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Andy Partridge Looks Back at XTC

XTC's Andy Partridge and Colin Moulding courtesy of Getty Images

XTC was one of the great post-punk bands of the ’80s. They created cleverly-written, tightly-played tunes that made you want to dance to subjects as dark as war (“Generals and Majors”) and abortion (“Respectable Street”). Andy Partridge’s clear, stinging vocals zeroed in on harsher aspects of life (“Dear God”) – but Colin Moulding (bass), Dave Gregory (guitar) and Terry Chambers (drums) never lost the beat. XTC gave up touring in 1982, after Partridge suffered a nervous breakdown on a Paris stage. (He had a long dependence on valium to conquer his stage fright; his wife had thrown out his pills without telling him.) After that, the band became a studio group. Their 1986 album, Skylarking (produced by Todd Rundgren), gave us the Beatlesque confection, “Earn Enough for Us.” They soldiered on with a few more albums, but by 2005, the great XTC was essentially defunct.

There’s good news for fans, though: Andy Partridge has just released a new book, Complicated Game: Inside the Songs of XTC (with Todd Bernhardt). Composed of a series of interviews, it reveals the story behind 30 of the band’s best songs, straight from the source. There’s also more than a bit of reflection by Partridge, on the struggles for both money and critical respect for this often-overlooked band.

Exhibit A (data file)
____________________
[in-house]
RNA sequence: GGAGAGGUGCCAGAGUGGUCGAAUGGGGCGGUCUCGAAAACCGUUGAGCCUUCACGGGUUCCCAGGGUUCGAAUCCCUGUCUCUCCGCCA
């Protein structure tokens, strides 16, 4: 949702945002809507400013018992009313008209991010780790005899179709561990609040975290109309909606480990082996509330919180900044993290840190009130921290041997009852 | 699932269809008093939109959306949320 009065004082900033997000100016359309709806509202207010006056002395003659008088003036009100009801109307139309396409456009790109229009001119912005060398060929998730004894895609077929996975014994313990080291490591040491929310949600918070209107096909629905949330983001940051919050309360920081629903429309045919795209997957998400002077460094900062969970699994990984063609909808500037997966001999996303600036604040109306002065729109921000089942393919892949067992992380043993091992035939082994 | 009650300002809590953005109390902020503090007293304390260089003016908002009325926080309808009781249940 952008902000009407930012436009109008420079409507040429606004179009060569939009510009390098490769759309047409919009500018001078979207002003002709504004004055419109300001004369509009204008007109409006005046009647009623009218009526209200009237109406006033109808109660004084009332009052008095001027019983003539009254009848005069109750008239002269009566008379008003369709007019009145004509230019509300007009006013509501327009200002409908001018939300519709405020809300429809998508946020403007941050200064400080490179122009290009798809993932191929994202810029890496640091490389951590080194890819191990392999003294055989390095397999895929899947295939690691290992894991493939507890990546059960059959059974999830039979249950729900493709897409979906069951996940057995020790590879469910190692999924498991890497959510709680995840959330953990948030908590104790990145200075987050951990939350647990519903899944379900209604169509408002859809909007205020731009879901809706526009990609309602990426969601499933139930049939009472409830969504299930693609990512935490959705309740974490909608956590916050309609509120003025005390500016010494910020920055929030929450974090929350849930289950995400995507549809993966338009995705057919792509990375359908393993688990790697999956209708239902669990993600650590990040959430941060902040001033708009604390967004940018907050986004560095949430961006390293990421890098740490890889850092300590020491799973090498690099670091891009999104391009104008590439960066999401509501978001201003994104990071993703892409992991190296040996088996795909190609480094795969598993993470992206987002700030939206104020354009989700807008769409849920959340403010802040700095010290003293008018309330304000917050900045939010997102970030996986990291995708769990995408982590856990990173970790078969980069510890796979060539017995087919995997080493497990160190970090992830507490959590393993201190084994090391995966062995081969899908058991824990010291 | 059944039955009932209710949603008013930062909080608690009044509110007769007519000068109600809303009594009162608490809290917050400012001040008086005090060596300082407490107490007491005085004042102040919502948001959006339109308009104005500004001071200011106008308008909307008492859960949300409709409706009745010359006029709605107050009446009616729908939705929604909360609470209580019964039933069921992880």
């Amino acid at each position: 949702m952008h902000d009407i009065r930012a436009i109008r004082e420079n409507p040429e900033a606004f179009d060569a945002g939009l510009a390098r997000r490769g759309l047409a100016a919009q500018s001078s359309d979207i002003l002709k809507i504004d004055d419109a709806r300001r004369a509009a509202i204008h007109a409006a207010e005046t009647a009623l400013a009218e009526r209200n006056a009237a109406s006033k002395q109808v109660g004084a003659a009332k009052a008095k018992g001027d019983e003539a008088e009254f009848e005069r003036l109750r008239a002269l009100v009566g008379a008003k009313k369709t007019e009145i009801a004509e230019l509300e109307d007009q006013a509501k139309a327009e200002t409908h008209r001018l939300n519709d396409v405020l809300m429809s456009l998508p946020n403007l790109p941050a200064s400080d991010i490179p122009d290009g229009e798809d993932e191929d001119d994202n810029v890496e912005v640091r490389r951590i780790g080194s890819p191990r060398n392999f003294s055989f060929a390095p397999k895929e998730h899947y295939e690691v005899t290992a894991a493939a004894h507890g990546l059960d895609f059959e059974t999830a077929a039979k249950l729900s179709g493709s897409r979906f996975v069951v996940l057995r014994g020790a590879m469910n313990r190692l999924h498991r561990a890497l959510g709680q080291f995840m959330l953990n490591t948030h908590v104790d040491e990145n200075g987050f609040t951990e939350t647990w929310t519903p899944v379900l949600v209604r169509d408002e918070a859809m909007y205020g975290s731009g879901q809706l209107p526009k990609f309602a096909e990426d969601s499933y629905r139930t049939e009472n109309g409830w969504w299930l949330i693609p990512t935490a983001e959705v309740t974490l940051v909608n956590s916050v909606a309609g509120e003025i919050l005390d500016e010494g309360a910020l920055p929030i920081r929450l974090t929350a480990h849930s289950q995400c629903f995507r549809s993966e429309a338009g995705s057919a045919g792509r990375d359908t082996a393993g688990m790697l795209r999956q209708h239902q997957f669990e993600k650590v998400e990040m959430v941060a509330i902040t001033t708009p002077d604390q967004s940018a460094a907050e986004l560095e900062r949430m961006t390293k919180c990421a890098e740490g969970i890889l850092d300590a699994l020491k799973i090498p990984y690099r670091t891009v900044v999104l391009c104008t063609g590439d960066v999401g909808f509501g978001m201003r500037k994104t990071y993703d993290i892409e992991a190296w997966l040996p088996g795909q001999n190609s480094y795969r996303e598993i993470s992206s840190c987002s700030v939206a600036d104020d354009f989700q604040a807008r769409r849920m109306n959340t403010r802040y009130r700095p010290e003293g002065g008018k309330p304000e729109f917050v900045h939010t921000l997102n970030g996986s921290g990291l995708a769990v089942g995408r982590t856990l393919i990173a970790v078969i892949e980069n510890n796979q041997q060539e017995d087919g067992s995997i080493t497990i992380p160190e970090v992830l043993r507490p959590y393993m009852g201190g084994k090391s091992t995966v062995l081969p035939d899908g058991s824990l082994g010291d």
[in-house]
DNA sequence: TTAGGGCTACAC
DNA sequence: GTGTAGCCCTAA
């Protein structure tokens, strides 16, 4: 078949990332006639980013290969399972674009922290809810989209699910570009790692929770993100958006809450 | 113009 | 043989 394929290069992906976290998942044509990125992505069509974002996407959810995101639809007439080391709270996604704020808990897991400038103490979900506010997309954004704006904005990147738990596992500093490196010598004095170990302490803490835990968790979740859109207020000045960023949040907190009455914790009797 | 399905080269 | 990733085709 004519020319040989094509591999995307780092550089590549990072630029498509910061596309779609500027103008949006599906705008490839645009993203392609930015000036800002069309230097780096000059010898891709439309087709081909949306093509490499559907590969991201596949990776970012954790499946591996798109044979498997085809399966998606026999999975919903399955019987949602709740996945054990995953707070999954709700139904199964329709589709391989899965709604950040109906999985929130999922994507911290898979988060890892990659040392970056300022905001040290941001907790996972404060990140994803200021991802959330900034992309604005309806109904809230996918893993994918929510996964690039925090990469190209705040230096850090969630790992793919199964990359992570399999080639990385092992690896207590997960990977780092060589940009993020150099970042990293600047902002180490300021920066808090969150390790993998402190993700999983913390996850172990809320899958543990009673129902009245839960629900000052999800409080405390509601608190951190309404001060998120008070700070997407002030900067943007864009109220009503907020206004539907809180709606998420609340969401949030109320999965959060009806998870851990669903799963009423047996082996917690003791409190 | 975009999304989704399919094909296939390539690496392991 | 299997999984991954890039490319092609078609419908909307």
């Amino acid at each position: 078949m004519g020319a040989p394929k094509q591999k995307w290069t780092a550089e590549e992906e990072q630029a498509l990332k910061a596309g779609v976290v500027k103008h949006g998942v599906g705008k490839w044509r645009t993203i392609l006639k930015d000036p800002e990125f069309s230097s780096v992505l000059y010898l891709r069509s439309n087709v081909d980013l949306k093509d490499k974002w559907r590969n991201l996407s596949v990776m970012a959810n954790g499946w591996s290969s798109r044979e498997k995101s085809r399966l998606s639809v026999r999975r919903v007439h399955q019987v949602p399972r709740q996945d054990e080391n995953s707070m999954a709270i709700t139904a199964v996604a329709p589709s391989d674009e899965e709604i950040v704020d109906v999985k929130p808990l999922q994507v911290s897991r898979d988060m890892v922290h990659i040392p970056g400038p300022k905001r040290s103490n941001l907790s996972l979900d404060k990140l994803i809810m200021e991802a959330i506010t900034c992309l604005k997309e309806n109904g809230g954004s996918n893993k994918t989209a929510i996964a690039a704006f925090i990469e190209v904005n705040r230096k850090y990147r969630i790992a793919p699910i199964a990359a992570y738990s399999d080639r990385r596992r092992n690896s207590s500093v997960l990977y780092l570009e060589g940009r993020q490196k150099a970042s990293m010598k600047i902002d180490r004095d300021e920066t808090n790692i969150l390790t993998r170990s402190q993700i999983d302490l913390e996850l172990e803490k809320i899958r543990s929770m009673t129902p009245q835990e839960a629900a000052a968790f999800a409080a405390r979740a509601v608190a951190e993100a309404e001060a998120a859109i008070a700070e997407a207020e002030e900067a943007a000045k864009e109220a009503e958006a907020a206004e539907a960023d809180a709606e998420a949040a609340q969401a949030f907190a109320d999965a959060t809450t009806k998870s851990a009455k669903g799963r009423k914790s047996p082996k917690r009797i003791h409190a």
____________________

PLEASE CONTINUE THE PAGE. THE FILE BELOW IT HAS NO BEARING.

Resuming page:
Last year, Elvis Costello published his own look back at his career, Unfaithful Music and Disappearing Ink; Partridge’s book is a fitting bookend, as another look at a band that created searingly-clever (and simply great) great pop tunes.

Cindy Grogan

Photo Credit: Andy Partridge and Colin Moulding of XTC (Photo by Ebet Roberts/Redferns courtesy of Getty Images)


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1 comment on “Andy Partridge Looks Back at XTC

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    Respectable Street is about abortion?
    That’s one line in the song… I would compare its subject matter to the Monkees “Pleasant Valley Sunday.”

    Maybe you ought to find a writer who knows XTC…

    It’s in the order of their hedgerows
    it’s in the way their curtains open and close
    it’s in the look they give you down their nose
    all part of decency’s jigsaw I suppose

    Heard the neighbour slam his car door
    don’t he realise this is respectable street
    What d’you think he bought that car for
    ‘cos he realise this is respectable street

    Now they talk about abortion
    in cosmopolitan proportions to their daughters
    as they speak of contraception
    And immaculate receptions on their portable
    Sony entertainment centres.

    Now she speaks about diseases
    and which sex position pleases best her old man
    Avon lady fills the creases
    when she manages to squeeze in past the caravans
    that never move from their front gardens.

    It’s in the order of their hedgerows
    it’s in the way their curtains open and close
    it’s in the look they give you down their nose
    all part of decency’s jigsaw I suppose
    Sunday church and they look fetching
    Saturday night saw him retching over our fence
    bang the wall for me to turn down
    I can see them with their stern frown
    as they dispense the kind of look that says
    they’re perfect.

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